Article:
What you need vs what you want

We need to help children understand that their financial resources will always be limited. Often, parents try to give their children everything they want, especially sought-after items such as smartphones.

Use your children’s demands for these items as an opportunity for a money lesson. If they want a smartphone, help them to work out how to earn and save enough money to get one, rather than simply buying one for them. This should include doing extra chores at home to earn additional money, which establishes the principle that extra work leads to more money.

You could also help them to open a savings account in which their money can earn interest until they have sufficient funds to buy the phone they want.

You might even teach children how to start a small business to earn money to buy the things they want. The lessons involved in this sort of project are numerous – marketing, negotiating prices, scheduling workloads and determining what resources are required.

Budgeting basics

Don’t shield children from the real cost of food, clothing and luxuries, because they will need to understand these costs when they live on their own. You could start to involve them in your budgeting decisions by, for example, telling them what the family spends every month and how this relates to the family income.

Teaching your children how to budget is nearly as important as teaching them to read. It should be second nature by the time they leave school.

But try to impart knowledge about money without burdening your children with guilt.

When times are tough, use the situation as an opportunity to explain how the family will adapt and, more importantly, how to develop a plan to work yourselves out of your situation.

Investing for the future

By the time your child is in high school, you should be discussing how their savings should be invested. Few young adults know anything about investing. They might have heard of concepts such as unit trusts and shares, but they have limited understanding of what these are.

Take the time to explain these concepts to your children and start investing some of their money in a unit trust or exchange-traded fund, such as Satrix, to teach them real-life lessons about investing.

Teach them to fear debt

One of the most important lessons about money will be how they manage – and preferably avoid – debt. Try to raise children who have a fear of credit cards and loans.

The one factor that most often leads to financial success is the ability to save and avoid debt. Few people manage to do this, which is why so few people are able to retire comfortably.

Consistent discipline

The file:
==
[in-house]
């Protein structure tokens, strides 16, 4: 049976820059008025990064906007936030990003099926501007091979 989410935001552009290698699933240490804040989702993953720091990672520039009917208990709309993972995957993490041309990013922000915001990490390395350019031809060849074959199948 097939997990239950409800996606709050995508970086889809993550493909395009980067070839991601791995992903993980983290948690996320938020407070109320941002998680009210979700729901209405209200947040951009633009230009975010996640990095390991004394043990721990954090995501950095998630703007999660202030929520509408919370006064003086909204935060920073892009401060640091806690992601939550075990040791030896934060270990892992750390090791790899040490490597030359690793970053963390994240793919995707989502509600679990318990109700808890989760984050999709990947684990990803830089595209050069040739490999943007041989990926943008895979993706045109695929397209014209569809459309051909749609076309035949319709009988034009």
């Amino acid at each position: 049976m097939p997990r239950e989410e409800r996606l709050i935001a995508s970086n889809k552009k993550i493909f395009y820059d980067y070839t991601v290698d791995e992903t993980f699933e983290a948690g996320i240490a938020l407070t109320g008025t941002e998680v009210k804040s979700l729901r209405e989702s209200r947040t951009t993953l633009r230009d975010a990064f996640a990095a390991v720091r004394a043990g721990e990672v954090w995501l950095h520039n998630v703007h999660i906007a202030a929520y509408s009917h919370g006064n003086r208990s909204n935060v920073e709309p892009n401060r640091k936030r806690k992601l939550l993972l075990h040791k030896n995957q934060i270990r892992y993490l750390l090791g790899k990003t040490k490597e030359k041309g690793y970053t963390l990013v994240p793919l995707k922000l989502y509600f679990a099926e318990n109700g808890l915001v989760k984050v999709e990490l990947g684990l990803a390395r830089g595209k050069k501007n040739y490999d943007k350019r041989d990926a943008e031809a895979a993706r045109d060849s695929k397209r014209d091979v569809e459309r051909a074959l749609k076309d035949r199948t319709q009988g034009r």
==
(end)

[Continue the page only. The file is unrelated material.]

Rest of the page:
Your children need to learn that financial success is achieved by consistently spending less than they earn. Achieving a balance between instant gratification and long-term discipline is critical. If your children have this discipline by the time they leave home, you will have given them a head start in life.

Warren Ingram is a certified financial planner and wealth manager who has been advising people about their investments since 1996. He is a director of Galileo Capital

HSBC Staff Volunteer at Sandtonview Combined School

8 very busy HSBC staff volunteered some of their time to assist 80 Grade 5 and 6 learners from Sandtonview Combined School.  The learners are participating in a Junior Achievement Programme sponsored by HSBC known as the JA More than Money (MTM) Programme.  The JA MTM programme is a six to eight week programme that teaches primary school learners fundamental financial literacy specifically focusing on budgeting, saving and banking.  The HSBC staff volunteered during week 4 of the programme which involved facilitating the learners playing a board game, designed by HSBC to teach the learners about the benefits of saving and investing money.  This is the 3rd year that Junior Achievement South Africa (JASA) and HSBC have run the JA MTM programme at the school and each year the number of learners attending the programme increases dramtically.

Fadeela Laher, Programme Co-Ordinator for Junior Achievement South Africa (JASA) noted that the learners always benefit from visits from volunteers as it allows them to interact with people they wouldn’t usually interact with.  The learners all enjoyed the visit and learnt a lot from the volunteers, who were up for the challenge and fielded a wide variety of questions from their groups of learners.

HSBC Staff visit an Environmental Entrepreneurs Programme

Several staff members from HSBC attended a session of Junior Achievement South Africa’s Environmental Entrepreneurs programme at MC Weiler Primary School in Eastbank, Johannesburg.